John Key in happier times. (Perhaps the happiest.)

John Key in happier times. (Perhaps the happiest.)

I heard the NZ Prime Minister John Key (right) waxing lyrical about the (according to him) ‘rort’ that was the Opposition’s Stop Asset Sales petition. If I hadn’t known better I’d have said Mr Key was a glass or two off being refused wine service himself.

His response seemed a politically desperate overreaction to news that about a quarter of the 393,000 signatures on the petition were found to be illegible or duplicates or unqualified for some other reason, leaving the petition 16,500 signatures short of what’s required to trigger a referendum, and that the petition organisers had two months to gather them.

As I listened to Mr Key’s spin on the topic to reporters at Parliament on Radio NZ’s Morning Report yesterday, I noticed how LOADED TO THE GUNWALES his [Crosby-Textor-scripted?] performance was: It was dripping with invective and allegations of dishonesty and ill-motivation against the Greens and Labour, using words like ‘rort’, ‘bogus’, ‘mislead’, ‘rip-off’, ‘fake’, ‘false’, and notably, twice: ‘con the NZ public’.

“The lady doth protest too much, methinks,” I muttered, unoriginally. Have a listen for yourself below.

John Key sure packed a lot of mud-slinging at his political opponents into 1'39". Each red line marks an aspersion on their honesty and integrity. Ironic, given the loss of public confidence he faced himself recently.

John Key packed a lot of mud-slinging at his political opponents into 1’39”. Each red line marks an allegation or aspersion on their honesty and integrity. (Ironic, given the loss of public confidence Mr Key himself faced recently.)

Laying it on thick. John Key spinning his opponents as deliberately dishonest — audio via Radio NZ ‘Morning Report’ 8 May 2013

professional politician (for that’s what Barbecue John has become) surely must be aware of glass house rules.

By any reasonable standards it’s ‘Brain fade’ Key who is seen as a ‘con artist’ by a number of his political opponents and other observers, given his many false attempts to be up-front about the GCSB and the Kim Dotcom affair (see Matthew Hooton on John Key’s GCSB ‘recall problems’ and repeated failures to ‘come clean’), not to mention his transparently slippery non-explanations for keeping fellow amnesiac John Banks in his job.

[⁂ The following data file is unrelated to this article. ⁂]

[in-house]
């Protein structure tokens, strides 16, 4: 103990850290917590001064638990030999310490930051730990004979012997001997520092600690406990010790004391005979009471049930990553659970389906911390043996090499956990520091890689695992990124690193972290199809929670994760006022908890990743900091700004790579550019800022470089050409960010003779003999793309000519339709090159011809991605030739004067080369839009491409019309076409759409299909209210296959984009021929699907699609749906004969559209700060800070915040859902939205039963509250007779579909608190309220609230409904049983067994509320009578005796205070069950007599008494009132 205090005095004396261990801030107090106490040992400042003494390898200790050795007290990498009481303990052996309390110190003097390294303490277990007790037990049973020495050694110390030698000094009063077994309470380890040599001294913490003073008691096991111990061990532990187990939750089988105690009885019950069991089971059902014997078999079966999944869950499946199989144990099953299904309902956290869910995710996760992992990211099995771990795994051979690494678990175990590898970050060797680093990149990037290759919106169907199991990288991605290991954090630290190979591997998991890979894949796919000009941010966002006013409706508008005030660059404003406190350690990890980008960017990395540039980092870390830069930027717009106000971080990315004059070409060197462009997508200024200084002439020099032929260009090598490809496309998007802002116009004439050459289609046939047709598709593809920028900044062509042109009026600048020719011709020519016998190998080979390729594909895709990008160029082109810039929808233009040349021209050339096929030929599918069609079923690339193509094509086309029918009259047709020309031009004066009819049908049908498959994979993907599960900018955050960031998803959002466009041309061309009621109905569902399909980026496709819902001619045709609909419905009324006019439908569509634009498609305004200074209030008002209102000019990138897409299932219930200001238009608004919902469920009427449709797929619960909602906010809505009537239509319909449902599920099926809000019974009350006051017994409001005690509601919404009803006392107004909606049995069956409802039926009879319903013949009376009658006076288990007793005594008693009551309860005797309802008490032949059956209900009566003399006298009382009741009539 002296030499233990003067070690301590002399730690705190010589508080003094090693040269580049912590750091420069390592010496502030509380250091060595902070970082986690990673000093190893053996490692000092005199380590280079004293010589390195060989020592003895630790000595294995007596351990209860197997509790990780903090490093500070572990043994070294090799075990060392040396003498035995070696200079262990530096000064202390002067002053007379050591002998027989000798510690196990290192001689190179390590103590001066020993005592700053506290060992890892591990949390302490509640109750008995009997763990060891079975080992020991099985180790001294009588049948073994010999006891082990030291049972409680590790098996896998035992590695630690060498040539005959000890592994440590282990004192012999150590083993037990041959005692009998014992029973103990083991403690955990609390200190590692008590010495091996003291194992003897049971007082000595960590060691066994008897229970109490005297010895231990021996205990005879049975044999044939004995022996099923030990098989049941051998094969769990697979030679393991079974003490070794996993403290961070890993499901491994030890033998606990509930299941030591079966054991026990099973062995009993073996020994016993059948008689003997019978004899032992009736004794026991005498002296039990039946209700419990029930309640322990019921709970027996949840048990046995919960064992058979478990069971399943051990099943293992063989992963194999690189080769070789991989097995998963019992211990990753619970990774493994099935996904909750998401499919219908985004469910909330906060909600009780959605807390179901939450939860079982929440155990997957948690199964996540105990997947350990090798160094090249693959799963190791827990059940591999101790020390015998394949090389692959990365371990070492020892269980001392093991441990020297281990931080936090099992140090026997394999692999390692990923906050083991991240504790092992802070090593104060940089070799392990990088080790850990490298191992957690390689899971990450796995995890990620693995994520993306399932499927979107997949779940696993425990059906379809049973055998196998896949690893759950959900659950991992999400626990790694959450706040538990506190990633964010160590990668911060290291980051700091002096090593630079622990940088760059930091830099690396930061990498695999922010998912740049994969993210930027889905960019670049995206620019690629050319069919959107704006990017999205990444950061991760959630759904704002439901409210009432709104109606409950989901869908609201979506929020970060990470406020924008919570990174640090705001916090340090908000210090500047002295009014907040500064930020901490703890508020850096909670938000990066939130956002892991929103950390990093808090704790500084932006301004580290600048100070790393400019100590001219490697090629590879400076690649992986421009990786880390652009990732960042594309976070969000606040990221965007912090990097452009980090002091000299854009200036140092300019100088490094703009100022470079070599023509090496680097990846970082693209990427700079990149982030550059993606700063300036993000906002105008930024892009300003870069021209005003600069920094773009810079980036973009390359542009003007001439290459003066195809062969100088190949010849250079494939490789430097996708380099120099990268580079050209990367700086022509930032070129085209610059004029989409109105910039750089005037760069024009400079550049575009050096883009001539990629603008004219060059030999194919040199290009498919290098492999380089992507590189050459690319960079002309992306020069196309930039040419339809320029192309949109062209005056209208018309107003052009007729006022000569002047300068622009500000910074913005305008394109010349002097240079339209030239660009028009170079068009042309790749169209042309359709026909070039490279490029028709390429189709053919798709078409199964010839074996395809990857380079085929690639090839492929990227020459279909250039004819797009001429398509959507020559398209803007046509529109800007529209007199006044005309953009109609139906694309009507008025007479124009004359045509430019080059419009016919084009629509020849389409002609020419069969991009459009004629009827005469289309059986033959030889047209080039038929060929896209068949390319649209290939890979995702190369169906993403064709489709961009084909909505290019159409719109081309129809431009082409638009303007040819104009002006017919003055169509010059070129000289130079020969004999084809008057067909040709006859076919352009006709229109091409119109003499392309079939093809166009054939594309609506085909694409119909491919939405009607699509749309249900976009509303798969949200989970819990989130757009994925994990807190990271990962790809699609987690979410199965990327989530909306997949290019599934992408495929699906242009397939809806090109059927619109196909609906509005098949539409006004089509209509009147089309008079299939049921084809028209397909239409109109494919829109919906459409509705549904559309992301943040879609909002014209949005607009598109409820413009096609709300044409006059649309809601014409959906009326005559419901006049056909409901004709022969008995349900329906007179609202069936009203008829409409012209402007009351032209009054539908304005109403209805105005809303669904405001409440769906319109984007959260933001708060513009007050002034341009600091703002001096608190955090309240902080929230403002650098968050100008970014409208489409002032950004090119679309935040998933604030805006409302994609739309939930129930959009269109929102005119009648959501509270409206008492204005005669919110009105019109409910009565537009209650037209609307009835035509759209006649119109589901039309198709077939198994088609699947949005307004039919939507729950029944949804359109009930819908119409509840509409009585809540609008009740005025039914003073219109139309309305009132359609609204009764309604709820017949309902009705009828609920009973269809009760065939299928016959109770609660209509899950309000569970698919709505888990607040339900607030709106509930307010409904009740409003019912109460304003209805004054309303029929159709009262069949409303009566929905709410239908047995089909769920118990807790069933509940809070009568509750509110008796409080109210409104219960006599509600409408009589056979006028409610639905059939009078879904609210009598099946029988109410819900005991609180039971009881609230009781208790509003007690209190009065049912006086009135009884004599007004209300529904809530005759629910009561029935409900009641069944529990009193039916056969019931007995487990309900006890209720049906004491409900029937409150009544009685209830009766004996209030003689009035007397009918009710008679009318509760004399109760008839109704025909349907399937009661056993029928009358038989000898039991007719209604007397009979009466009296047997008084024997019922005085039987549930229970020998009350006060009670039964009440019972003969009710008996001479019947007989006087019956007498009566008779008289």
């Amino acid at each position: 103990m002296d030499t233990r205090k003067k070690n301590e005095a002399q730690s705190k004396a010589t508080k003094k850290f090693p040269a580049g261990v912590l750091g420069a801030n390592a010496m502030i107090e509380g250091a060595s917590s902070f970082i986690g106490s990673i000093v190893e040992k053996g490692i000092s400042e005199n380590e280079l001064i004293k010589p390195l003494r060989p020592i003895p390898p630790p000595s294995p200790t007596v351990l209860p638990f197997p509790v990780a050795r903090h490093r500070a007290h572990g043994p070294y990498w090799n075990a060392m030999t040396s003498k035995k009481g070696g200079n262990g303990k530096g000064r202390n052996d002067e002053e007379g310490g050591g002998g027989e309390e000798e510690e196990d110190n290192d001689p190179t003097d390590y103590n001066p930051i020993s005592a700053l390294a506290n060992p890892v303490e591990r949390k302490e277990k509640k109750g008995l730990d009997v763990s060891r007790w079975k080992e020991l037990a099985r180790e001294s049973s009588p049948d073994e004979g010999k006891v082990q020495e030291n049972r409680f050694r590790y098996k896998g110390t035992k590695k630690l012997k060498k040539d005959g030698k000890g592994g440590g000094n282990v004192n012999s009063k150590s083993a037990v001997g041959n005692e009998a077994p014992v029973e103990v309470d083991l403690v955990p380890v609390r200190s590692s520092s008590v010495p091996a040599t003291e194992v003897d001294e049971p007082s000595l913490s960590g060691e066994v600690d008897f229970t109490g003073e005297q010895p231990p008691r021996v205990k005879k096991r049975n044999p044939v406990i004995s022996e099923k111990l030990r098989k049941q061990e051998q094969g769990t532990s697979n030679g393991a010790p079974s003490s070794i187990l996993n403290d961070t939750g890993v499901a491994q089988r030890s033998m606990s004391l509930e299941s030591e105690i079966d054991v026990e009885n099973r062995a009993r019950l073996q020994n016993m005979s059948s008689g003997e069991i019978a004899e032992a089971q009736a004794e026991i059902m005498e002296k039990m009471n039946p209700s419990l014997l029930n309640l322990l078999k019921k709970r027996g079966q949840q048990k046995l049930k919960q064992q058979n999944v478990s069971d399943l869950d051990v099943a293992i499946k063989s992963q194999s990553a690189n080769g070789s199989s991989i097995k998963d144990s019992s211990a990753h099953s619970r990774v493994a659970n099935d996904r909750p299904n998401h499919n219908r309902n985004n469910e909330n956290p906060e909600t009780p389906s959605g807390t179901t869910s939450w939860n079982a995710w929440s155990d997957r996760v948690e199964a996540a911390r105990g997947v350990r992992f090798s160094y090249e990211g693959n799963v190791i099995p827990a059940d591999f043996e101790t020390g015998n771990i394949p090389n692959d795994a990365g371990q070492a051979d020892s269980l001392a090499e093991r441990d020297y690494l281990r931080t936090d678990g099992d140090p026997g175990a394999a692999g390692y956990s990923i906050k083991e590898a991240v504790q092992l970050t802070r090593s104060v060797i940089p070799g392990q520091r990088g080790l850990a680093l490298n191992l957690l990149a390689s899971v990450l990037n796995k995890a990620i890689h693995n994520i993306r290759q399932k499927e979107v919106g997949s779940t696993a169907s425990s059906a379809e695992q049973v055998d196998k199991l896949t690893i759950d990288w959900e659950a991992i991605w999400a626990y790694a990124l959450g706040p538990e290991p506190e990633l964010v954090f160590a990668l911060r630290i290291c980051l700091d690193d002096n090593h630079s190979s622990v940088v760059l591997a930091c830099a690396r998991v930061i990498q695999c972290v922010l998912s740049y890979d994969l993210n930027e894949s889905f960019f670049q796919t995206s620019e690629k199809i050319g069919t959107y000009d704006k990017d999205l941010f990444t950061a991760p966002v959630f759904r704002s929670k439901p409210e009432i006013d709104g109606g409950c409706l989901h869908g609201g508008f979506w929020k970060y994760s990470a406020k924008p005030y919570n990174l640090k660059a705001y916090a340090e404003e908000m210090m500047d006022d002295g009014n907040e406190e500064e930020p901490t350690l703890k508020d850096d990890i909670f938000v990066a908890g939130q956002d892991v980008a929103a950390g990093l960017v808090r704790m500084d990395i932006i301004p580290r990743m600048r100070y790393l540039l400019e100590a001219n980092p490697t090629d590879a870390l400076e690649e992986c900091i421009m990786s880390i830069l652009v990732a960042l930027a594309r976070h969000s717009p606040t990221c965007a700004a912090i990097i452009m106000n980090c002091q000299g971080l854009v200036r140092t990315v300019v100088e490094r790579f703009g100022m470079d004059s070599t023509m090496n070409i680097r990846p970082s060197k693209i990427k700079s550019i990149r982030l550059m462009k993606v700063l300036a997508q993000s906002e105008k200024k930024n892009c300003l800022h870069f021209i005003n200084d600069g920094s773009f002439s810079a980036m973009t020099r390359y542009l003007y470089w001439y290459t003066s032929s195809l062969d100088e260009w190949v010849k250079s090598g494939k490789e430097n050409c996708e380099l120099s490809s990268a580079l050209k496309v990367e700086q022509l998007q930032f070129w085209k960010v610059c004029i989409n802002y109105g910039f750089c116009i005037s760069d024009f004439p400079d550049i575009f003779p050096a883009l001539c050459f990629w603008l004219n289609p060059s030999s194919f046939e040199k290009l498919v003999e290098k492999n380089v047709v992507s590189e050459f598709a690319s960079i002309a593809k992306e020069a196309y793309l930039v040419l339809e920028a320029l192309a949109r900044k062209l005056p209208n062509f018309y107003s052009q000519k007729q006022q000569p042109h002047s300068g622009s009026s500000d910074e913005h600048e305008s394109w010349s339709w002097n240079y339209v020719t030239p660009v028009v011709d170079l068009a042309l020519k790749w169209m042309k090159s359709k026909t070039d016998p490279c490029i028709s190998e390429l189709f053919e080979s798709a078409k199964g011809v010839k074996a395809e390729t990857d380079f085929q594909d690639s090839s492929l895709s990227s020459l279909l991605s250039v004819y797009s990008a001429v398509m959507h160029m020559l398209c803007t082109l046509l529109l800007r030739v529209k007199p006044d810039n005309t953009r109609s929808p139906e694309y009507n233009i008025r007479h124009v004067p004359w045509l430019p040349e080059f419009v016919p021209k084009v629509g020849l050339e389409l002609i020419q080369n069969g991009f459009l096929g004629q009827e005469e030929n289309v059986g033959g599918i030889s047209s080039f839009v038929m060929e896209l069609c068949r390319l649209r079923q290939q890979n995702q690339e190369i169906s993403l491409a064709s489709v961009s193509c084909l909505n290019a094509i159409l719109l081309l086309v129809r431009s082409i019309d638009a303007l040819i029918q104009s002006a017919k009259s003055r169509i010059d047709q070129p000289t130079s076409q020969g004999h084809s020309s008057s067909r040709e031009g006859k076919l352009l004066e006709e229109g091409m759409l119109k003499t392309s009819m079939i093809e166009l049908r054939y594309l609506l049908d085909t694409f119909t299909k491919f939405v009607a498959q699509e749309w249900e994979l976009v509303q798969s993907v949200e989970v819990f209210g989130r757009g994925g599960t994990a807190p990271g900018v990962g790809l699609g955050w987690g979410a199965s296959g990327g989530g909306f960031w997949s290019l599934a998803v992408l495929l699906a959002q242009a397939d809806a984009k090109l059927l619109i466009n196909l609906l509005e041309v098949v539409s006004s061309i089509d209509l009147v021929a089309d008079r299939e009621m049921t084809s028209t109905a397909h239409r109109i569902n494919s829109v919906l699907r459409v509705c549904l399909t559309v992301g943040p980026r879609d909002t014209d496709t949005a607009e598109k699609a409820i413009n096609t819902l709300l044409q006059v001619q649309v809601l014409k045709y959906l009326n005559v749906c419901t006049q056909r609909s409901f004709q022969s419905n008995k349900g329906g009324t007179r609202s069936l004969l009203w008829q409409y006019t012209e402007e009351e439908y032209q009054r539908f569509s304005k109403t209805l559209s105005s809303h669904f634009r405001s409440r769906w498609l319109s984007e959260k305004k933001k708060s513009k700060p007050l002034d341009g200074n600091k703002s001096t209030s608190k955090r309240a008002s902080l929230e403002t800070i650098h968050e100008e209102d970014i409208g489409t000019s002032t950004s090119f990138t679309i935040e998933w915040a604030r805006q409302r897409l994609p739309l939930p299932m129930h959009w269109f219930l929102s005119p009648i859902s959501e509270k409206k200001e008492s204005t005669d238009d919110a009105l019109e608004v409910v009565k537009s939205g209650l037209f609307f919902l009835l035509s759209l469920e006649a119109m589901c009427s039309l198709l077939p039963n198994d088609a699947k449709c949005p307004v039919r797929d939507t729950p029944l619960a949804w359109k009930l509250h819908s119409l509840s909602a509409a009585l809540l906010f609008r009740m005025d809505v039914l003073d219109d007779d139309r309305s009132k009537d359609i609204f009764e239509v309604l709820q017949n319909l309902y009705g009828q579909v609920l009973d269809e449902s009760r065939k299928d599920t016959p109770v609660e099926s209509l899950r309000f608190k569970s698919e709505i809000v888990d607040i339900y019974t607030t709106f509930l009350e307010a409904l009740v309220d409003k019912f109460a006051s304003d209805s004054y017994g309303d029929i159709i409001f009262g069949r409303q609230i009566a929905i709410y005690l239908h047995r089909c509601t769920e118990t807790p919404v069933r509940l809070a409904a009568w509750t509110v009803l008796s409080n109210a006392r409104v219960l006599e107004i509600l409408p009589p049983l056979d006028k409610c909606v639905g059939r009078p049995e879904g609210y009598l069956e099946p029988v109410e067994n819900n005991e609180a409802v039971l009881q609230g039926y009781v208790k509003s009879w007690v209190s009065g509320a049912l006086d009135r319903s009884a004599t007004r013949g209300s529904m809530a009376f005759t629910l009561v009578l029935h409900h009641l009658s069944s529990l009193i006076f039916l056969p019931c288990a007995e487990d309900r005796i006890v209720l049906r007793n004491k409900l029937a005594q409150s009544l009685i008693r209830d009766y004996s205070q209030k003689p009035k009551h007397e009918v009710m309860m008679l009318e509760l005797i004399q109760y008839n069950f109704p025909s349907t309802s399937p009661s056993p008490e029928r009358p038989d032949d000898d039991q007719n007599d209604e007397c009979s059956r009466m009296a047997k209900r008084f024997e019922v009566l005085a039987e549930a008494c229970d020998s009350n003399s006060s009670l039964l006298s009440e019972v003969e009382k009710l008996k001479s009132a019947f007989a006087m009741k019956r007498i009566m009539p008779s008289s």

Green Party co-leader Russel Norman is one of Mr Key’s harshest critics. It seems to me his disrespect for the National Party leader is sincere and performance-based (arising from Mr Key’s performance, I mean).

Clearly pissed off by Mr Key’s extraordinary allegations that the Stop Asset Sales petition was knowingly/deliberately presented with non-conforming signatures — and Mr Key’s dishonourable and (probably) unparliamentary smear that his political opponents are somehow less sincere and honest than his own National Party cabal, viz; “Labour and the Greens’ modus operandi is that they haven’t really cared about the rules” and “They actually tried to mislead the NZ public” — Russel Norman wasted no time in responding.


When it emerged that only one in four of those who pre-registered for the soon-to-be-partially-privatised Mighty River Power actually became share buyers, Norman threw the ‘conned the NZ public’ line back in John Key’s face. See:

You're  conn artist. No you are. Mud-slinging PM cops it right back in his face. (NewstallkZB - click)

“Mr John Key is the ultimate con artist in New Zealand…” Mud-slinging PM cops it right back in his face. (NewstallkZB – click)

Based on a press release from the Green Party co-leader here: Mighty River con revealed.

Coming on the heels of Steven Joyce’s recent loss of composure/hissy fit alleging ‘economic sabotage’ in response to the Labour-Greens joint electricity policy statement (see: Steven Joyce’s hyperbolic response to an Opposition policy announcement) one can’t help but think the one-seat majority National-led coalition government is getting spooked.

Mr Key’s overreaction reminded me of his scare-mongering prior to the last election. Remember when he was warning us all that a vote for NZ First and Winston Peters was a vote for ‘unstable government’ and ‘another election in a few months’?

Yet now he’s cosying up to Winston Peters in an effort to cling to power. Peters, in my experience, remembers past slights … and he will extract a price for his support. If you’re lucky, Mr Key.

The National government’s latest open sore

I don’t want to say anything else about Aaron Gilmore. Let this picture say it for me:

At last a bit of good news for the beleaguered National government. But overshadowed by the National caucus’s self-confessed dickhead.

– P